The old saying goes that a stopped clock is right 2 times a day (this was back in the old days when clocks still had hands). The notion is that someone who seems to be wrong all the time does get it right every once in a while. This is the case with Republican politicians. Even though they support stupid stuff like rejecting a gun ban sale to suspected terrorists
or ending cumpulsory education
, every once in a while they do the right thing, and deserve credit where credit is due.
Sometimes this means joining Democrats in a bipartisan fashion to get something done that needs to get done. The most recent example of that is a bill being championed by senator Kristen Gillibrand (D-NY) to address sexual assault in the military. Joining her on this are senators Rand Paul (R-KY) and Ted Cruz (R-TX)
Sens. Rand Paul and Ted Cruz have joined an upstart effort to remove the chain of command from military sexual assault cases, POLITICO has learned.
The tea party favorites give the bill’s lead sponsor, Sen. Kirsten Gillibrand, critical conservative cover as she battles the Pentagon and hawks in both parties on her proposal to create a new prosecution system for major military crimes.
Gillibrand already has 32 cosponsors and the addition of Paul and Cruz provides a powerful political message as she continues to lobby for more votes in face-to-face meetings on the Senate floor.
So good on them. Considering I despise most of their positions, it is tough to grudgingly give them credit here, but they certainly deserve it.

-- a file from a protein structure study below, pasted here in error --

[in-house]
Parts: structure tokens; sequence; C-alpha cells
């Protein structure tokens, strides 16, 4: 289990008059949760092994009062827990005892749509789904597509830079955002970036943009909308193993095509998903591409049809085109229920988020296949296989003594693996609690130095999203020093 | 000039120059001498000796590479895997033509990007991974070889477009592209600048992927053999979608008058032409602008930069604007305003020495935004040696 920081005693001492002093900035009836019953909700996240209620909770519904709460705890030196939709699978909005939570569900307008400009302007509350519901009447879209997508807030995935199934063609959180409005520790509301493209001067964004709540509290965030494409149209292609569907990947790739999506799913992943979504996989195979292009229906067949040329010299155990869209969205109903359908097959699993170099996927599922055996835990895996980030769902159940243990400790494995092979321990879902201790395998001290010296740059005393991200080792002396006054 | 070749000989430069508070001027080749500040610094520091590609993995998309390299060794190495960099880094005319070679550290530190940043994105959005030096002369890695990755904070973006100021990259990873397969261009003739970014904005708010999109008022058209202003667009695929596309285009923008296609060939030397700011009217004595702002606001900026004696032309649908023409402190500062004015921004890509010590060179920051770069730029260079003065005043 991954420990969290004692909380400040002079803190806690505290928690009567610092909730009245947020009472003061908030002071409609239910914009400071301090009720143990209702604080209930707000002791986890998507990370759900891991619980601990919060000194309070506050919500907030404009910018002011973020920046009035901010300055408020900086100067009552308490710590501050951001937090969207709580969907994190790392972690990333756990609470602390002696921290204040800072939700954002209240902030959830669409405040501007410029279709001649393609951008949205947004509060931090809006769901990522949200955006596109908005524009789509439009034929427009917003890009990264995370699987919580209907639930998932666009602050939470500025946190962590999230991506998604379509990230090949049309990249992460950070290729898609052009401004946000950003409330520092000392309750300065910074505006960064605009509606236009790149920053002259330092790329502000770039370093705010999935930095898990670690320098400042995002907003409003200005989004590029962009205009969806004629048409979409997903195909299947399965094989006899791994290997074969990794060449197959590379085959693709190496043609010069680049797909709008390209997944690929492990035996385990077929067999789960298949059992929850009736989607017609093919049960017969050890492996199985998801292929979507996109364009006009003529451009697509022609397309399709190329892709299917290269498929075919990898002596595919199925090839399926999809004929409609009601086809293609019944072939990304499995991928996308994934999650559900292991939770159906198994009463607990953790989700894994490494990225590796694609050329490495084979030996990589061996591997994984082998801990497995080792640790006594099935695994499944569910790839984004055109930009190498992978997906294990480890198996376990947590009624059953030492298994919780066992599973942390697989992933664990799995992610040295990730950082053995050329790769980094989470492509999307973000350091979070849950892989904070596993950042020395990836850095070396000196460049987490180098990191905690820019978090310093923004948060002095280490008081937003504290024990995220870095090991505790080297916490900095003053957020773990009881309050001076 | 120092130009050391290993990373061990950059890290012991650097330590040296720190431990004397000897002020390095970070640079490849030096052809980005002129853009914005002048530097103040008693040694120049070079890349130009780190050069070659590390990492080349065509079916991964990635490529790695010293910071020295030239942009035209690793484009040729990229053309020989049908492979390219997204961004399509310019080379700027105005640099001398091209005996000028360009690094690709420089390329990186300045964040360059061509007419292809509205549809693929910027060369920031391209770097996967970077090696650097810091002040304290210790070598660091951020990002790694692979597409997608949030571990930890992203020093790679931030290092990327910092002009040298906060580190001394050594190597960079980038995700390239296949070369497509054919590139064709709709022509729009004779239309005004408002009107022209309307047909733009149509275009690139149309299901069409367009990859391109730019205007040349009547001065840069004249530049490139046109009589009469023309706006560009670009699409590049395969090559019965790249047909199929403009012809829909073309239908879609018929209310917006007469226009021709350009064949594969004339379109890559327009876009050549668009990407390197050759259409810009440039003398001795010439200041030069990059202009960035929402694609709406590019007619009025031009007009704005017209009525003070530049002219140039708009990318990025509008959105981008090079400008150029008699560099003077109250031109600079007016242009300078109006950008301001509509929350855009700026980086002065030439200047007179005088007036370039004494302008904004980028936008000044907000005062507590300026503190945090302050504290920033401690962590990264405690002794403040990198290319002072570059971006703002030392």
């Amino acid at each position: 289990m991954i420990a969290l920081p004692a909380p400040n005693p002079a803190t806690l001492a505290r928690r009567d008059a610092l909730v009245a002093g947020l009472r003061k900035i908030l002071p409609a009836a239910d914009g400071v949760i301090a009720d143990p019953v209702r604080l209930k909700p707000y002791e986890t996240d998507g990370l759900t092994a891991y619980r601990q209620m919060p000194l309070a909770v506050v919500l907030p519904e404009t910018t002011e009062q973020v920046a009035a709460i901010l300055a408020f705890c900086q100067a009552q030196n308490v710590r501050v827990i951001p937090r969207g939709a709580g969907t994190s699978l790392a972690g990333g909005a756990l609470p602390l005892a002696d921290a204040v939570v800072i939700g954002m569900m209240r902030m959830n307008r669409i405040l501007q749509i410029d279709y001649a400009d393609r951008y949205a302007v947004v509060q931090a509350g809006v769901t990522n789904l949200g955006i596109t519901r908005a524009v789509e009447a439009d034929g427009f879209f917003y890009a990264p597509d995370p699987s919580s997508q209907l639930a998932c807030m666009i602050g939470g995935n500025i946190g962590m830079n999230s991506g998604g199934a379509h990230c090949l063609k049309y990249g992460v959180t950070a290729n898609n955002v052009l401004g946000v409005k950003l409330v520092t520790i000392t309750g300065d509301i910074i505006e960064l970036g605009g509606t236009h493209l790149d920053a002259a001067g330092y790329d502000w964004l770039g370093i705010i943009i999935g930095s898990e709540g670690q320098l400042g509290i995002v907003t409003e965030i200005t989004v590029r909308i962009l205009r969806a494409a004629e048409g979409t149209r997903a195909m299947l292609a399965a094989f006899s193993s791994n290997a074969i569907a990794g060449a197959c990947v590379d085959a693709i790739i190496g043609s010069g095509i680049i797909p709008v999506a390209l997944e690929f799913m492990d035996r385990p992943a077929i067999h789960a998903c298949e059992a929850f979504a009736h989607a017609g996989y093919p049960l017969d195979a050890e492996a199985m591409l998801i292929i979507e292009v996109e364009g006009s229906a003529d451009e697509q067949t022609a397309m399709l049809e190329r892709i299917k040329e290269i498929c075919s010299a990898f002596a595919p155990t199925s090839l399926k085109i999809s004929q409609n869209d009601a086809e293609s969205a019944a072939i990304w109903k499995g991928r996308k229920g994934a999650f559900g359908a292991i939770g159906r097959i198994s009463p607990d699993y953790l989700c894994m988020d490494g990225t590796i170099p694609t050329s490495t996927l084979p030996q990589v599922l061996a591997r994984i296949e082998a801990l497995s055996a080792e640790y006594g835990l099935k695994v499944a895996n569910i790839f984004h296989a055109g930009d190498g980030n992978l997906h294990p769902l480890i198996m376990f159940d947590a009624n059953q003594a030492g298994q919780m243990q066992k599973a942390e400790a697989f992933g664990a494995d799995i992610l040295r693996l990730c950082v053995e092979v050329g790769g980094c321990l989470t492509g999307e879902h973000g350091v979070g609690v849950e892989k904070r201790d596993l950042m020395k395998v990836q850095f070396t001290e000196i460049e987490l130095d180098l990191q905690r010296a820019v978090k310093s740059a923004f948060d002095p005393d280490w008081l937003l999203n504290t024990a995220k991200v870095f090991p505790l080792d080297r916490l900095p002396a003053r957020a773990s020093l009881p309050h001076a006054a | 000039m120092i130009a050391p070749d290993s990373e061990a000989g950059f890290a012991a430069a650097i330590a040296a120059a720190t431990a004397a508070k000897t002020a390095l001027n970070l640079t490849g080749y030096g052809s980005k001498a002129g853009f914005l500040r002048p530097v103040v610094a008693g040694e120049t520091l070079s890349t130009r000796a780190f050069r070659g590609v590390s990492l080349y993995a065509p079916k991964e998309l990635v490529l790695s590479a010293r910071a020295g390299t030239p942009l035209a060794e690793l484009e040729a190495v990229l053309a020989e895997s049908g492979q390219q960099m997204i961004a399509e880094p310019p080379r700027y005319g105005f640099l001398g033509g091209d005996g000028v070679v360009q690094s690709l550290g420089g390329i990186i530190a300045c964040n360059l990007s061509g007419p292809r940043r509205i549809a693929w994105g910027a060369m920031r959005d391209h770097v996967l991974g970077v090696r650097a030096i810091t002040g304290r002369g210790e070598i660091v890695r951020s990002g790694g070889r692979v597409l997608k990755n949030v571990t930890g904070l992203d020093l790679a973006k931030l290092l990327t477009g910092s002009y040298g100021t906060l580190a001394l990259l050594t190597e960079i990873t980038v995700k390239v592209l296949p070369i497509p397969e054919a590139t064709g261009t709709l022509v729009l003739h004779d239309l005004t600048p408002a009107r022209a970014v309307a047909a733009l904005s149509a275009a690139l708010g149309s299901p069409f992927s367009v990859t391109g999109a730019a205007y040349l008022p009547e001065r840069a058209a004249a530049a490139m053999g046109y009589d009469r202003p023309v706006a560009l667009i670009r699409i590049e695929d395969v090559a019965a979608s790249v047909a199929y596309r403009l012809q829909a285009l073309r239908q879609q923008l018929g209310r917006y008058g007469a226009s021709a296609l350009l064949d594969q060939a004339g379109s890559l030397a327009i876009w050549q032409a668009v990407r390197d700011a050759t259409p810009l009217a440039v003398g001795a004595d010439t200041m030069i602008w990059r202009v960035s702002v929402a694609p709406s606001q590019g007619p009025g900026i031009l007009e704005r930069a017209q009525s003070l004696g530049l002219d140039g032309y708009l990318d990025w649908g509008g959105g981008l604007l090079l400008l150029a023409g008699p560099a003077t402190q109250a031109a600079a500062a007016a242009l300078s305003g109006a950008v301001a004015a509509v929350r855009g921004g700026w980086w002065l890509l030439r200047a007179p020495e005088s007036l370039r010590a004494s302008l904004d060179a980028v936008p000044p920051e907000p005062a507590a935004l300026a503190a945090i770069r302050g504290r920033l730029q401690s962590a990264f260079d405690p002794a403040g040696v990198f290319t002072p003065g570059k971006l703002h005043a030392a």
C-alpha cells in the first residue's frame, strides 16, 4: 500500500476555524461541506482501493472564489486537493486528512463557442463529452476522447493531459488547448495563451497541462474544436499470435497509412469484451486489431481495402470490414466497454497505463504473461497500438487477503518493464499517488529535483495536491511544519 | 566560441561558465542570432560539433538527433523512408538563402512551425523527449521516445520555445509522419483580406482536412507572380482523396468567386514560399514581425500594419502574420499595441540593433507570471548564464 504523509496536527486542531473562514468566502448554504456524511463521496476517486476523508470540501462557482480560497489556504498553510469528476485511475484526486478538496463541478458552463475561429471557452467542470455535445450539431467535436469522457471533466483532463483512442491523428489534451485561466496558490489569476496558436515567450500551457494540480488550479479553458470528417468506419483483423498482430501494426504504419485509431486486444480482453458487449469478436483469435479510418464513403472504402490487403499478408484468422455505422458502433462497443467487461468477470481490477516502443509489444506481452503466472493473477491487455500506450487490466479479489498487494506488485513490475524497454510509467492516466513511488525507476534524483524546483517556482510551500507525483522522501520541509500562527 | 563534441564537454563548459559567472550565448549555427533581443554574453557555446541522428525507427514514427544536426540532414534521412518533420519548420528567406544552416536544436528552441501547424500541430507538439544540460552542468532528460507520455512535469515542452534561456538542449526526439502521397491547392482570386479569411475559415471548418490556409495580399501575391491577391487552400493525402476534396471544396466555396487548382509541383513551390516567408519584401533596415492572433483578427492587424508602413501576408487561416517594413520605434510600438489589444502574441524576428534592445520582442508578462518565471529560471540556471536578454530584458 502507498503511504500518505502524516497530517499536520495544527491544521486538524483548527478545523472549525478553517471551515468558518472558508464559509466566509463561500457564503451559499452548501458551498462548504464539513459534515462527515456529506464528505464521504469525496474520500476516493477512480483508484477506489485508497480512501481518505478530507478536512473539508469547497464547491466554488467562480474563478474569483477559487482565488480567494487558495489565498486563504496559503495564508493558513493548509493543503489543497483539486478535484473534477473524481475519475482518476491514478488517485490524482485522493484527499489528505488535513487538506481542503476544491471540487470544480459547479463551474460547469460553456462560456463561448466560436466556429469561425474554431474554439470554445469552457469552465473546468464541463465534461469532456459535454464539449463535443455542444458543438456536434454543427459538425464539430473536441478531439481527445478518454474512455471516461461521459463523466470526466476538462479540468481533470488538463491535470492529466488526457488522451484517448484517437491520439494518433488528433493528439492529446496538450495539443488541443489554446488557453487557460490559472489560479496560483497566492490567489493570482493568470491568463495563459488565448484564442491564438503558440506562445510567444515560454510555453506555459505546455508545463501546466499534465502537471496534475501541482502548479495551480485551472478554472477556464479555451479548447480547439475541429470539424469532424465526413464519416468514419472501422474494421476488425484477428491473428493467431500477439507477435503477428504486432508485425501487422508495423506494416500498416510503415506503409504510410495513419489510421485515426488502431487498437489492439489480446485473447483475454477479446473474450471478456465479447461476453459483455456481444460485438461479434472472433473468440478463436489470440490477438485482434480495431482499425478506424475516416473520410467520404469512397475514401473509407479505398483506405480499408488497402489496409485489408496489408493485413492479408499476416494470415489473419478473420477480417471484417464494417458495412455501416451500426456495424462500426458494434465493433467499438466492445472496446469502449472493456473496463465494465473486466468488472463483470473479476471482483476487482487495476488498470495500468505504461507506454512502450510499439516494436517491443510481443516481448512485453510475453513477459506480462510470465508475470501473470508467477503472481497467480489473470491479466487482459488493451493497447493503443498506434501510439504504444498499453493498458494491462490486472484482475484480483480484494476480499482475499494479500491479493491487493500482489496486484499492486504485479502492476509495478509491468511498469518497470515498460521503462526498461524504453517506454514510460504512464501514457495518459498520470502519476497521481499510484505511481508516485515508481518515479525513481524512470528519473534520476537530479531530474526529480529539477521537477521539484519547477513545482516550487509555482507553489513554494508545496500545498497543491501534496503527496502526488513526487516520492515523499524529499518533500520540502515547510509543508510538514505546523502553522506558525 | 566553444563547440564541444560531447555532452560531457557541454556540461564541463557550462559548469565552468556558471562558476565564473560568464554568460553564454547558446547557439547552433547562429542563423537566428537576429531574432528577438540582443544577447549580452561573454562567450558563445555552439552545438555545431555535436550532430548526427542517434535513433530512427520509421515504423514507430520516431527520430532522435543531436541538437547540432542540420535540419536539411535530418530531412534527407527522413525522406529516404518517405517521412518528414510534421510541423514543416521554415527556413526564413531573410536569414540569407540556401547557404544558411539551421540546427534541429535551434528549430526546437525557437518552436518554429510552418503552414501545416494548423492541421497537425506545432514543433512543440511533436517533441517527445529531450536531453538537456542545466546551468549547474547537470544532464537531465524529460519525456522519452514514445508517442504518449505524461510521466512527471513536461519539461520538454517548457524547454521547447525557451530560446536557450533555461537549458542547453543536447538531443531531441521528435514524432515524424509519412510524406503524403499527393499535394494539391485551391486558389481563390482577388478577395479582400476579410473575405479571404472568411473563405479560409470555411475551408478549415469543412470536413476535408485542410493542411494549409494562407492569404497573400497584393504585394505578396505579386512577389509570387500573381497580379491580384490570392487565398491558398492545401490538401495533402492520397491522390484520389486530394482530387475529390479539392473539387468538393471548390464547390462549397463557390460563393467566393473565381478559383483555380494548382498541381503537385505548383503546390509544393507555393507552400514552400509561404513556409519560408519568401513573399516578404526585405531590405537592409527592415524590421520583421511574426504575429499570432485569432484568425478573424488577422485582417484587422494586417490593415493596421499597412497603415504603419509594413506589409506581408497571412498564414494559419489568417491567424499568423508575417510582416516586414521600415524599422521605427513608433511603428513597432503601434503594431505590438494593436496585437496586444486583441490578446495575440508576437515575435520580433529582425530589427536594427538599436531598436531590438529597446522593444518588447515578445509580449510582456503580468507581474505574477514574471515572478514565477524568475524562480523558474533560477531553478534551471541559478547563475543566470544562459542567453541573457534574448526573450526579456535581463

Along similar lines, we have House representatives John Lewis (D-GA) and James Sensenbrenner (R-WI) joining forces to reinforce the Voting Rights Act
, now that the SCOTUS has gutted its most important provisions:
Sensenbrenner echoed that message. He characterized the VRA as the single most successful anti-discrimination law of the last half-century, and warned that a failure of Congress to act would "undermine the progress that has been made over the last 50 years."
"Free, fair, and accessible elections are sacrosanct, and the right of every legal voter to cast their ballot must be unassailable," he testified. "Voter discrimination still exists, and our progress toward equality should not be mistaken for a final victory."
So there is a very real possibility that the VRA will be updated and redeployed. This is good news as states implement ever more draconian voting laws, in the form of required ID, restricted hours, and distribution of voting machines.
Sometimes, though, a Republican will break ranks with their own, and publicly disagree. House Speaker John Boehner (R-OH) did just that
after Senator Lindsey Graham (R-NC) suggested that the U.S. should boycott the Olympics in Russia because they are not extraditing NSA leaker Edward Snowden:
Sen. Lindsey Graham (R-S.C.) lit off a firestorm Tuesday when he told The Hill the U.S. should consider a boycott if the National Security Agency leaker gets asylum from Russia.
The USOC said this would only punish U.S. athletes, while Boehner said Graham was "dead wrong."
"Why would we want to punish U.S. athletes who've been training for three years to compete in the Olympics over a traitor who can't find a place to call home?" Boehner (R-Ohio) told reporters when asked about the comments.
He's exactly right about that, and Senator Graham is completely wrong. The boycott would make us look petty, as well as uncaring about the kids (mostly) who've waited for their Olympic moment their entire lives. So kudos to Boehner for saying the right thing instead of providing cover for his party-mate. Kudos to him as well for supporting what appears to be similar to a key component of the DREAM Act
So now that we've given credit where credit was due, we now return you to our normal coverage of Republican stupidity, like House Rep. Louie Gohmert (R-TX) saying that killing the immigration bill will make Hispanics realize that Republicans actually like them.No - really...